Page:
There is always someone in need of blood with each passing moment of the day. According to statistics from the Kenya National Blood Transfusion Service (KNBTS) report released in February 2018, every 10 minutes there is a patient who needs a unit of blood to save their lives. The report further states that at least 1,100 patients need blood every day. These patients include mothers and their newborns, pregnant women, accident victims, those undergoing surgery as well as hemophiliacs, cancer and kidney patients.
Since blood can’t be made or manufactured, these patients depend on blood donors for their very lives.
Back to the report and more statistics point to the fact that Kenya’s annual blood collection figures fall far below the World Health Organization (WHO) recommended figures. The KNBTS collects an average of 150,000 units of blood per annum which is way below the WHO recommendation of 500,000 units for Kenya, an amount that can roughly be equated to at least 1 % of the country’s population.
There is a general state of apathy when it comes to blood donation. This can be attributed to several myths and superstitions that deter many more from giving blood. Some will decline to give blood citing witchcraft, the fear of contracting infections and illnesses or the fact that they barely have enough blood to share with others.
Why then is it important to give blood?
There are several health advantages that come as a result of giving blood.
Can reveal potential health problems
Giving blood is another way of keeping tabs on your cardiovascular health. You are subjected to a mini-physical prior to the actual process of drawing blood as your pulse, blood pressure, body temperature, hemoglobin and more are checked.
This can sometimes shed light on issues you didn’t even know about. If for example it is discovered that your blood iron is low, you will not be allowed to give blood. You may also be informed of any other blood issues that may be noticed or if anything seems unusual. An occasional check on your blood quality could be vital in spotting a health issue before it becomes life-threatening. Early detection gives you a chance to take corrective measures such as changing your diet or taking supplements to boost your vitamin and mineral levels.
2. May lower your risk of heart and liver disease
Blood donation is beneficial in reducing the risk of heart and liver ailments caused by the iron overload in the body. Intake of iron-rich diet may increase the iron levels in the body, and since only limited proportions can be absorbed, excess iron gets stored in heart, liver, and pancreas. This, in turn, increases the risk of cirrhosis, liver failure, damage to the pancreas, and heart abnormalities like irregular heart rhythms. Blood donation helps in maintaining the iron levels and reduces the risk of various health ailments.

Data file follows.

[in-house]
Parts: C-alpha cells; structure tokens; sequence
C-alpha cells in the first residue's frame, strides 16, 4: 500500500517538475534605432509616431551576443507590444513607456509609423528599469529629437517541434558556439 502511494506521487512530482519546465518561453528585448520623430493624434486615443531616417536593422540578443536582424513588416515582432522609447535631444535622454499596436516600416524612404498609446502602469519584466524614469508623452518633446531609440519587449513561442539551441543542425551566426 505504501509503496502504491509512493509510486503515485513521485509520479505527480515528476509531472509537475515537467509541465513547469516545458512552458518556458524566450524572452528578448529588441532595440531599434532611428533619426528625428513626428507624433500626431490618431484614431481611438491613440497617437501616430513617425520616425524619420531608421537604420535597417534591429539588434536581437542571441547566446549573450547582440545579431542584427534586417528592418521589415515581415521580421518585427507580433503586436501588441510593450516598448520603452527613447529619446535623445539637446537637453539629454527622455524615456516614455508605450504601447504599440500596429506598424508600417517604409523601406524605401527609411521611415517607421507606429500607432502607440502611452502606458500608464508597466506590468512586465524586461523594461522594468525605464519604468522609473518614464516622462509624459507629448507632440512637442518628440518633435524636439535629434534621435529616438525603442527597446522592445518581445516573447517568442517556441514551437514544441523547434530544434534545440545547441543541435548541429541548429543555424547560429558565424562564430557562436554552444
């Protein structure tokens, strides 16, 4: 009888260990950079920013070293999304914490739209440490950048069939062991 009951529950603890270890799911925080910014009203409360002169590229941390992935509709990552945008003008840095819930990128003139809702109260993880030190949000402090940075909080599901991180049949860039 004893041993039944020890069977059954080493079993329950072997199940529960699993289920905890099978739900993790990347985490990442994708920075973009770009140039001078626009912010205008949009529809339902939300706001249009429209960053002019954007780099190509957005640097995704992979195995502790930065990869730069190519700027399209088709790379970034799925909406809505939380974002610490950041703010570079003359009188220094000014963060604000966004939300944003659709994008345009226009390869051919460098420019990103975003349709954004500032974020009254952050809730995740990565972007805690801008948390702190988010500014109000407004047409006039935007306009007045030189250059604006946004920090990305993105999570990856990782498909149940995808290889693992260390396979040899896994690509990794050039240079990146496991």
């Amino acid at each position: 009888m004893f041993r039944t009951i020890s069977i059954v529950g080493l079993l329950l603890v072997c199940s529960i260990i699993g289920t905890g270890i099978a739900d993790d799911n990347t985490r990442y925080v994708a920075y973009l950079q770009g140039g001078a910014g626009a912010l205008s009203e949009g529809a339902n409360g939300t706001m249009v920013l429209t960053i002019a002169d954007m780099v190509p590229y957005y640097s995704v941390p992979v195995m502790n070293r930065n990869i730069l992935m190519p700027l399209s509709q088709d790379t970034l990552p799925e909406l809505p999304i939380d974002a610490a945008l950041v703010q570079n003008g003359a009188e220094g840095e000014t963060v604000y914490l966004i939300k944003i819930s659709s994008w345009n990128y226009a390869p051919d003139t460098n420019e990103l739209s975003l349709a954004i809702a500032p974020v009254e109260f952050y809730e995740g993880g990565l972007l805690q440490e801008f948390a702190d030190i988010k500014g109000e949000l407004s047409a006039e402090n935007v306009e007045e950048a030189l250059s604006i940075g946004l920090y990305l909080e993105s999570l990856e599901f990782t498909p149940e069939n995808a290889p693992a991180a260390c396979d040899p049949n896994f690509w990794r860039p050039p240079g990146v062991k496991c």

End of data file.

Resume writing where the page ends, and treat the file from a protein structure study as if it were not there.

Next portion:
3.Giving blood may reduce your risk of developing cancer
A report published in the Journal of the National Cancer Institute (Volume 100, Issue, 16 April 2008) reveals a decrease in the risk of certain strains of cancer in regular blood donors. This is inclusive of cancers that are associated with high iron levels, including liver, colon, lung, esophagus and stomach cancer.
4.Giving blood can help your mental state
While there are several physical benefits to donating blood, the most powerful health benefit is arguably in the psychological realm. Donating blood means that someone (or multiple people) somewhere will be getting the help they desperately need.
Donating blood, especially on a regular basis, can be similar to volunteer work. You give your time (and your literal blood) to help strangers in need. If you go to specific blood donation location each time, you’ll get to know some of the staff who are also dedicating themselves to the cause of saving lives.
This kind of regular interaction has major psychological benefits. Getting out of your usual environment to do something good for someone else is stimulating in the best kind of way. Volunteering has been shown to have positive effects on happiness. Volunteering also reduces the risk of depression and loneliness.
The psychological health benefit you receive from knowing you’re helping others is just as helpful as the physical health benefits. When you roll up your sleeve and sit down in that chair, you know you’re making a difference—and that makes you feel good!
Blood donation benefits everyone
The health benefits of donating blood are considerable—but of course, the most important part of the process is helping to save lives. Donating blood is good for you, and it’s even better for all the people who desperately need the help.
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